She is pressing charges against two students. "They knew better than to do this. Stealing a car is a felony," she said.
The students, both who can be prosecuted as adults, were charged and are out on bail, according to the police report.
The principal's 2018 black Cadillac SUV was damaged. Ms. Stone's purse was found in the vehicle along with her cell phone and credit cards, police said.
"This is the kind of student prank we see a lot this time of year," Officer Don Patrick said. "The boys may have thought it was just a prank, but in this case, it's very serious."
The two students and their families would not comment to The Dragon.
They were suspended from school.
"I can't believe they did that," senior Lan Shon said. "I've known Warren since we were kids."
"I don't think it's such a big deal," Lisa Smith, freshman, said. "No one was hurt, and they didn't steal her purse or money."
Damage to the vehicle is estimated to be more than $1,000, Ms. Stone said. "Repairing a vehicle costs a lot," she said.
"The principal shouldn't have left her keys and purse in the vehicle," sophomore Billy Drake said.
The car theft is the third one reported at the high school campus this year.
The stolen vehicles, each taken by a student and recovered, belonged to faculty members.
"I'm afraid to park out here, but we have to," math teacher Helen Brink said. "Maybe we should start taking the bus or train and then walk over here. But sometimes I need my car."
World religion course to be offered
Algebra II teacher Kamon Anuwat will teach a world religion course in the 2020-21 school year.
Lincoln High School has never had a course on religion, Principal Thom Williams said. "Mrs. Anuwat has convinced me that a brief one-semester course covering the world's great religions and their traditions would be enlightening and is indeed critical to understanding world affairs," he said.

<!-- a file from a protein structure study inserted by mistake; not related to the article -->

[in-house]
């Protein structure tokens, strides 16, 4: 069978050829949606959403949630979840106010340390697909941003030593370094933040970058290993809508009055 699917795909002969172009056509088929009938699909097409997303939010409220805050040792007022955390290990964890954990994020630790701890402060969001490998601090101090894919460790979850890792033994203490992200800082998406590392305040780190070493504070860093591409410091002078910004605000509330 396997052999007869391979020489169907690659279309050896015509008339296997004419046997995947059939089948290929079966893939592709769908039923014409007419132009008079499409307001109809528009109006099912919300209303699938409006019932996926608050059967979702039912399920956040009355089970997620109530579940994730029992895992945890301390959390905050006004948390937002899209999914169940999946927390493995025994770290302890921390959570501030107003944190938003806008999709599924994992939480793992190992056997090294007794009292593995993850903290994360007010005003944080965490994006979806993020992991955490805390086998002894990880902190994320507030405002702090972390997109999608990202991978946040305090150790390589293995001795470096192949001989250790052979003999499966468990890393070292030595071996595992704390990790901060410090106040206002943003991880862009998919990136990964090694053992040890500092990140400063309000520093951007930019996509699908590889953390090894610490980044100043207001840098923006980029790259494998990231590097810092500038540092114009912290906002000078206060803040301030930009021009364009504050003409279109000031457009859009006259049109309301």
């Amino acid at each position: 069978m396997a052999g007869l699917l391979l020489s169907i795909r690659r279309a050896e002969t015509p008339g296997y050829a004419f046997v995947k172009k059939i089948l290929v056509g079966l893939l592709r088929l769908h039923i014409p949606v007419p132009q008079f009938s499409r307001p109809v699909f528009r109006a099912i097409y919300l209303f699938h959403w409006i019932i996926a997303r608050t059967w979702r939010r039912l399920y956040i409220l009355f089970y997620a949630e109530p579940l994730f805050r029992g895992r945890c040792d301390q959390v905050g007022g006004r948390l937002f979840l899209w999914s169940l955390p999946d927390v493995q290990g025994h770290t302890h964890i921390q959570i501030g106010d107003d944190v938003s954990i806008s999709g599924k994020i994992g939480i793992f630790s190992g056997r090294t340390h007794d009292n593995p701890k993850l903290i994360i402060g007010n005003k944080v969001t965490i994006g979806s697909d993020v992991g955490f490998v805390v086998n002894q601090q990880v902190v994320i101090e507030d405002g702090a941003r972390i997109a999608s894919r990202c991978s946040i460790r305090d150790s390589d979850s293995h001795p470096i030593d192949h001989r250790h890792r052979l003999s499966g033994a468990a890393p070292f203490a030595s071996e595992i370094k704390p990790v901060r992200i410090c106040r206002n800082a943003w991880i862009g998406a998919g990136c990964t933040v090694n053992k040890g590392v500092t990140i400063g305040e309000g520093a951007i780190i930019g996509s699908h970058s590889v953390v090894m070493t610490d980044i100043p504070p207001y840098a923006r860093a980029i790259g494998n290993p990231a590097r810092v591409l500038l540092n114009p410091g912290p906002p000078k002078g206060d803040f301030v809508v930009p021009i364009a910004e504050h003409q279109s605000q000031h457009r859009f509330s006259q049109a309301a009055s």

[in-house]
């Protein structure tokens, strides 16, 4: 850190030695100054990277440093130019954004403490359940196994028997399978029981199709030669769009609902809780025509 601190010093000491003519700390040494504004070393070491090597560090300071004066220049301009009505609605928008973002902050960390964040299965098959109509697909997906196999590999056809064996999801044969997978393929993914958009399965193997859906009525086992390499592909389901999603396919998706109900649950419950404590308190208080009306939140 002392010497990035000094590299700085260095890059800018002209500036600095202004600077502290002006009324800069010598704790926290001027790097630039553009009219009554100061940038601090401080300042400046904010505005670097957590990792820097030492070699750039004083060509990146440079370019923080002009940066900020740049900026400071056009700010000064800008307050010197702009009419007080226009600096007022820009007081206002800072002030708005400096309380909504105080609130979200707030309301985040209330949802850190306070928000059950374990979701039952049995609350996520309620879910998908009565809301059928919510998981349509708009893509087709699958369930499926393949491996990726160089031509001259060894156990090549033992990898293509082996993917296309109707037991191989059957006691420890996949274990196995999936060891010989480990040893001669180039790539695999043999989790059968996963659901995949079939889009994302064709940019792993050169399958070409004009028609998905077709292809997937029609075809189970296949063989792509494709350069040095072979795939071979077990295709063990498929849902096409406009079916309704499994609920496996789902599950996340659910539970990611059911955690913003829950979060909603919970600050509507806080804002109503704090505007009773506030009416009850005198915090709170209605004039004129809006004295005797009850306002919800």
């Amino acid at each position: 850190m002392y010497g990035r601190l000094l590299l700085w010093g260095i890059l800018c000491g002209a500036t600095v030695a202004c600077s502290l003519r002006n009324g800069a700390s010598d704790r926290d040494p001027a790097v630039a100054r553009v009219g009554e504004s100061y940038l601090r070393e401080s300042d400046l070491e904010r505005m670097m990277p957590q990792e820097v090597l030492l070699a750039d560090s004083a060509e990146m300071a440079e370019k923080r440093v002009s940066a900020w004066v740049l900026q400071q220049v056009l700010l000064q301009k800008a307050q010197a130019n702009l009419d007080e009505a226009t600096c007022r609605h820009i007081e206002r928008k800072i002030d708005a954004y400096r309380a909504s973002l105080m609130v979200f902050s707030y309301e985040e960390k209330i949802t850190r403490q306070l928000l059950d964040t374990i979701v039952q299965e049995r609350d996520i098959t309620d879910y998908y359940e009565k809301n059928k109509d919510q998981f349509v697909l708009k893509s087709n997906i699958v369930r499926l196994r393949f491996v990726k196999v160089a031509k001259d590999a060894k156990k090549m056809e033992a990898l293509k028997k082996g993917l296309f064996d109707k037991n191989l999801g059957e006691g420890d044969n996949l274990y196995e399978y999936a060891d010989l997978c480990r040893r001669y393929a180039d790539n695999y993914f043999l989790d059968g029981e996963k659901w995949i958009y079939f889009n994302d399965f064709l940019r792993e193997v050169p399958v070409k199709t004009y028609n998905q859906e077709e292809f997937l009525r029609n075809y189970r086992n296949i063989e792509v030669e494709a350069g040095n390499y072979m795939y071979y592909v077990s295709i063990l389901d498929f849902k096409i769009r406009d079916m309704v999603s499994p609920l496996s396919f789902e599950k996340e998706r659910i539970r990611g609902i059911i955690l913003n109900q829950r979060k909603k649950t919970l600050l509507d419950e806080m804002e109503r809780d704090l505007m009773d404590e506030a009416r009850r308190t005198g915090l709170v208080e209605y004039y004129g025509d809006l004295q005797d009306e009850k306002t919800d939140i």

Mrs. Anuwat was born in Thailand. She has taught algebra and advanced math classes for 20 years. She has been at Lincoln for five years. Her math teams have won several state awards in competitions.
"For many years I have studied Buddhism, Hinduism, Islam as well as Judeo-Christianity. I took several religion courses while in college, and in my high school world religion and philosophy was a required course," Mrs. Anuwat said.
"What I've found living in America for some time now is Americans truly need to understand the teachings of the world's major religions," she said. "Understanding another's religious beliefs and practices goes hand in hand with understanding other people's culture, life and worldview. Ultimately what we find is how connected we are, how similar we are by learning our differences."
Bolton Heard, Lincoln senior, plans on taking the course. "I am looking forward to hearing about other religions especially Islam. My dad knows a lot about it and has taught me some Arabic words," he said.
Luci Lu also is interested in the world religion class. "I like Mrs. Anuwat a lot," she said, "and I like the way she presents things. She's very open minded and makes you think about things you don't know anything about."
Mrs. Anuwat had started a weekly world religion club after school when she first came to Lincoln. Matt Simmons, Lincoln graduate now in college studying engineering, remembered the club, saying it changed his life. "World religion opened my mind to other philosophies and concepts, why people in other parts of the world think the way they do," he said. "I've gone on to take college courses in Asian religions and Islam. I would not have done that if I hadn't known Mrs. Anuwat."
Some parents have expressed concern with the course being part of the elective curriculum next year. A group spoke to Principal Williams. "They would like to see the curriculum and objectives prior to the course being offered," he explained.
Sheri Flores, whose daughters attend Lincoln, said she does not object totally to the world religion course but is concerned. "I think if religion is supposed to be left out of our schools, then none of it should be studied as a class. There should be a Bible class, too," Mrs. Flores said.
Businesses seek high school juniors/seniors
Local business and industry leaders want to train high school students.
The program, called Business Leaders of Tomorrow (BLT), is sponsored by the Madison Chamber of Commerce.
"We want to encourage our young people to stay in our community," chamber president Don Steele said.
The chamber of commerce is concerned about the high numbers of young high school and college graduates who leave Madison, population 12,000. "They say they want good-paying jobs," Steele said.
The chamber surveyed all high school juniors and seniors plus students at Madison Junior College. Ninety percent indicated plans to leave their hometown.